A constant visitor to the deceased during the hunger strike was a Miss Condon from Fermoy, to whom he had been engaged. About seven days previously they had decided to get married in the prison if possible and they had informed Fr Fitzgerald, the prison chaplain of this intention. The chaplain undertook to do the ceremony on the condition the permission was granted by the gaol authorities. They refused to allow the marriage ceremony. Michael’s friends then wrote to the Bishop of Cork, Daniel Cohalan, who granted permission to another priest to perform the ceremony. In early October, the priest accompanied by Miss Cordon and others visited the cell in which Michael lay, and all the preparations for the marriage were complete. Michael had even procured a wedding ring, which he kept under his pillow. The wedding was to have been performed accordingly but at the last moment the prison authorities intimated that if the ceremony was proceeded with, they would prohibit all visits from relatives to the hunger strikers for the future. In order to not rob his comrades of this last privilege Michael accordingly agreed not to proceed with marriage.
From noon on 17 October there was considerable military activity in the vicinity of the gaol. At intervals, lorries, filled with armed soldiers, arrived, and while, some of the military entered the building others took up positions in its precincts. These, lorries went to and from the military barracks to the prison at regular periods. Many friends of the prisoners assembled from an early hour outside the gaol, and their number were assembled by the arrival of relatives of Michael, and people from Fermoy in motor cars and other vehicles. It was learned that the military authorities had decided to hold a Court of Enquiry at Victoria Barracks at 11am that morning into the circumstances surrounding Fitzgerald’s death. During the afternoon, a number of military officers, those who constituted the Court of Inquiry visited the Gaol. and, having viewed the body, gave permission to the relatives for Michael’s removal.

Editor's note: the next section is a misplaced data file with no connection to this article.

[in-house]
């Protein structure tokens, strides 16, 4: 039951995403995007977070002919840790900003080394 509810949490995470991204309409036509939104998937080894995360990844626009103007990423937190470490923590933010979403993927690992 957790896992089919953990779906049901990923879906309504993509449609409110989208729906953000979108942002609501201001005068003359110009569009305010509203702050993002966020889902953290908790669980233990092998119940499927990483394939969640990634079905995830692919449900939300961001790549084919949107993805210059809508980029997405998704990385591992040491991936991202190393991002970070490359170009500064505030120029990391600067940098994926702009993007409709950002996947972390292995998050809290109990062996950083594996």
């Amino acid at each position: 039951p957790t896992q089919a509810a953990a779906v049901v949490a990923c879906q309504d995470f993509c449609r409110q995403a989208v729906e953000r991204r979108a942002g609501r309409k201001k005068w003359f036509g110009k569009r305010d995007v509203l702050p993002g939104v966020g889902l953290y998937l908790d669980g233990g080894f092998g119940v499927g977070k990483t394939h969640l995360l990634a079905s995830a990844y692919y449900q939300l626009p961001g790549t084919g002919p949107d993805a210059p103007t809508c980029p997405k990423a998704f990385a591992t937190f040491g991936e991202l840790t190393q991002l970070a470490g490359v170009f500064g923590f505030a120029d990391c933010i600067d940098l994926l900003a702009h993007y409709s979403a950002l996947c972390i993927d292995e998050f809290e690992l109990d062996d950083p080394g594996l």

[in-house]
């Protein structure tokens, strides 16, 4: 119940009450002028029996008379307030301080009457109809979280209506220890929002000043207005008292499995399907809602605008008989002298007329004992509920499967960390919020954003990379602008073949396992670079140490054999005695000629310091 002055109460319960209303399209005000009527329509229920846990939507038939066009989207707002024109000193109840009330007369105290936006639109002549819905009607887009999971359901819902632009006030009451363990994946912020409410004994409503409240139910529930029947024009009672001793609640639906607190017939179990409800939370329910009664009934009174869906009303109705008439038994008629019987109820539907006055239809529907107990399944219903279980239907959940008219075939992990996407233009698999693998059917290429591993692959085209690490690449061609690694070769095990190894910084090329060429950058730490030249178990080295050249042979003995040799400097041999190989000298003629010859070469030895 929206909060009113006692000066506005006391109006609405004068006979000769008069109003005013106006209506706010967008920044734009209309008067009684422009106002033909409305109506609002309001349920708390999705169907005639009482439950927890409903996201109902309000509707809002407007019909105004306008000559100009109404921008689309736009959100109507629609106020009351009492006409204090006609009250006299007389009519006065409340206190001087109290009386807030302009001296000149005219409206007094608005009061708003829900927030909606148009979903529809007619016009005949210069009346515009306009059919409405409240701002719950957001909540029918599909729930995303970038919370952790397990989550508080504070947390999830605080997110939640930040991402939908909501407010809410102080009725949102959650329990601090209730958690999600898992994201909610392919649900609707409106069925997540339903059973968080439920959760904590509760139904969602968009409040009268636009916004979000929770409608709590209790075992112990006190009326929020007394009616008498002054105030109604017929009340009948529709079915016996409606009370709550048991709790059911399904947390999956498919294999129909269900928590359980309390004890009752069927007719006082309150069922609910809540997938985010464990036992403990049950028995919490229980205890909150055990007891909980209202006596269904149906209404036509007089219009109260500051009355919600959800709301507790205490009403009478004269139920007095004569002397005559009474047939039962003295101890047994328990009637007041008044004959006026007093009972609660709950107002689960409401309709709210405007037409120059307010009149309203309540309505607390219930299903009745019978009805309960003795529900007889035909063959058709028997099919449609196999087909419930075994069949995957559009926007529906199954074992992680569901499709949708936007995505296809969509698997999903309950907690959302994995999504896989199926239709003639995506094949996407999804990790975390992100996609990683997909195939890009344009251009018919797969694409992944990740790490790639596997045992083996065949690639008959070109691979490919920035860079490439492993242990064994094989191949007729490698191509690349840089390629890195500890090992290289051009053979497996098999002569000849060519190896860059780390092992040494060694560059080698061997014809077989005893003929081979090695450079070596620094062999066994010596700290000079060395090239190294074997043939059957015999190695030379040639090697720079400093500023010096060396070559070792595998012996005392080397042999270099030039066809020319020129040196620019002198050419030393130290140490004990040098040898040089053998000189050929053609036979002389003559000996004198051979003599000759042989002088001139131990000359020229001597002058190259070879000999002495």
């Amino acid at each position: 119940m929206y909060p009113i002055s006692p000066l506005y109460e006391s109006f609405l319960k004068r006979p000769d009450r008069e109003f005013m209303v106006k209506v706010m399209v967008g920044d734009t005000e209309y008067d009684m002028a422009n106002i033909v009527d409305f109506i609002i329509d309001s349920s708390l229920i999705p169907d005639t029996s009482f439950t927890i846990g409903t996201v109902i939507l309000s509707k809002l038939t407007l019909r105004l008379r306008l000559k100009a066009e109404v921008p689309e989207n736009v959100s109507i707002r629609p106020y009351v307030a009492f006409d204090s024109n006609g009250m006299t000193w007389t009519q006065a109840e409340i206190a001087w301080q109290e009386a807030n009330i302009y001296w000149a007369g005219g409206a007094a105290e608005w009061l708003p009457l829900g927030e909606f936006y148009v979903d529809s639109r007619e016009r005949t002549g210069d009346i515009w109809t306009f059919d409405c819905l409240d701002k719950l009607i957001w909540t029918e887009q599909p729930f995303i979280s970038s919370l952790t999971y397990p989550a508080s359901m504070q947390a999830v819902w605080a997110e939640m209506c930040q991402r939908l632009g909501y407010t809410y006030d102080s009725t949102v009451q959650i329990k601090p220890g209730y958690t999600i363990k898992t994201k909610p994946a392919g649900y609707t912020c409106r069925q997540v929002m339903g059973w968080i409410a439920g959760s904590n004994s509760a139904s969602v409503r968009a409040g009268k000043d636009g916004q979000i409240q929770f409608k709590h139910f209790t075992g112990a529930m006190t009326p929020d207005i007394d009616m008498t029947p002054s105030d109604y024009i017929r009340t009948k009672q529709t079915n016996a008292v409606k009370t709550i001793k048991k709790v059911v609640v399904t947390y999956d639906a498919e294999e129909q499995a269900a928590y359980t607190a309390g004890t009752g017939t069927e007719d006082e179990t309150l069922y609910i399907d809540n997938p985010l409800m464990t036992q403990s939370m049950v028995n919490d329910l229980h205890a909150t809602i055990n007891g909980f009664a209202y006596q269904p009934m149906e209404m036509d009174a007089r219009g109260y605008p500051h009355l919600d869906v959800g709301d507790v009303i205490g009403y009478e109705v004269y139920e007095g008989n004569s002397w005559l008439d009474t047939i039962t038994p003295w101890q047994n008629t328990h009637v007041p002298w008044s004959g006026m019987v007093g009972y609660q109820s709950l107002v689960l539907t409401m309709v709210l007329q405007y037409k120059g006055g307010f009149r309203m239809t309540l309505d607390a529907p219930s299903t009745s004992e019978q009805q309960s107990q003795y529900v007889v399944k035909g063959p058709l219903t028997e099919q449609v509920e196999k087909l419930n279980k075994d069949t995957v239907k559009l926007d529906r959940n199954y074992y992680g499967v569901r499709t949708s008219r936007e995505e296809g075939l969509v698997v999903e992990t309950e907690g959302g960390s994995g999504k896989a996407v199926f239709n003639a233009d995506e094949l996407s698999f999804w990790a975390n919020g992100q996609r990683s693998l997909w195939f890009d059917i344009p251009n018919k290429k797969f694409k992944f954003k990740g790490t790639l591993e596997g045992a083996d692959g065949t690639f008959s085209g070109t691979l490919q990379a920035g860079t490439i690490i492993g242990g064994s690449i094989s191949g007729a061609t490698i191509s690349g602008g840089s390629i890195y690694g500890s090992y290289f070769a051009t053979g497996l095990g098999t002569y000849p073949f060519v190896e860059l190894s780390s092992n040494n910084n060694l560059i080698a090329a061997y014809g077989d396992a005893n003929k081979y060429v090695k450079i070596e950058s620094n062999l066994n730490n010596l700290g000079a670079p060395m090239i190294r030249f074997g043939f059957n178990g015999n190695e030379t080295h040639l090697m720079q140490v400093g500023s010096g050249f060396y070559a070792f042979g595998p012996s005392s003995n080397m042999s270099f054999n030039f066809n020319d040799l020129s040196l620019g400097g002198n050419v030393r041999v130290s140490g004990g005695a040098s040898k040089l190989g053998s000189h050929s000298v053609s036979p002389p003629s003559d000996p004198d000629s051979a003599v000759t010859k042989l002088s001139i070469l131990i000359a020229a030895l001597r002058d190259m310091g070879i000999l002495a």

The ensuing funeral in SS Peter and Paul’s Church was enormous with crowds lining Cork City Centre to pay their last respects. The coffin was then conveyed to Kilcrumper Cemetery near Fermoy where it was met by another enormous crowd. On his burial three volleys were fired over Michael’s grave. Looking on throughout the day were policing authorities and the Black and Tans. The tension was rife.
Michael’s death was the first death of a hunger striker in an Irish prison since the death of Thomas Ashe in Mountjoy Prison on 25 September 1917. Michael’s death was to follow in quick succession by Joseph Murphy and Terence MacSwiney.
To be continued…
My new book Witness to Murder, The Inquest of Tomás MacCurtain is now available to purchase online (co-authored with John O’Mahony 2020, Irish Examiner/www.examiner.ie).
1070a. Michael Fitzgerald, c.1920 (picture: Cork City Library).
1070b. Grave of Michael Fitzgerald, Kilcrumper Graveyard Fermoy, present day (picture: Kieran McCarthy).
1070c. Monument to Michael Fitzgerald in Fermoy, present day; Michael Fitzgerald Road also exists in Togher, Cork City (picture: Kieran McCarthy).